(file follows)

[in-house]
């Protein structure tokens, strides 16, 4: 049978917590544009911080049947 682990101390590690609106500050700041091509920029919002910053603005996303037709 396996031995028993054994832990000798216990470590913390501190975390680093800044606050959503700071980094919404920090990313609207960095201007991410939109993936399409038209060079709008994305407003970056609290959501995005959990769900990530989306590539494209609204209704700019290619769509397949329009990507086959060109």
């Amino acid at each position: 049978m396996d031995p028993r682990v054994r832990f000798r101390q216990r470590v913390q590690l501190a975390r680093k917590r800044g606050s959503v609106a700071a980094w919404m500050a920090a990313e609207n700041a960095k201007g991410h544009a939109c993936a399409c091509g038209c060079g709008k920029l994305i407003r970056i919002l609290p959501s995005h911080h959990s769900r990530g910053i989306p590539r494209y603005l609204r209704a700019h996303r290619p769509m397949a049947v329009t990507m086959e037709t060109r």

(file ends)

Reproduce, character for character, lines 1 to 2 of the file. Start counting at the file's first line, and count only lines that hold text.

[in-house]
């Protein structure tokens, strides 16, 4: 049978917590544009911080049947 682990101390590690609106500050700041091509920029919002910053603005996303037709 396996031995028993054994832990000798216990470590913390501190975390680093800044606050959503700071980094919404920090990313609207960095201007991410939109993936399409038209060079709008994305407003970056609290959501995005959990769900990530989306590539494209609204209704700019290619769509397949329009990507086959060109």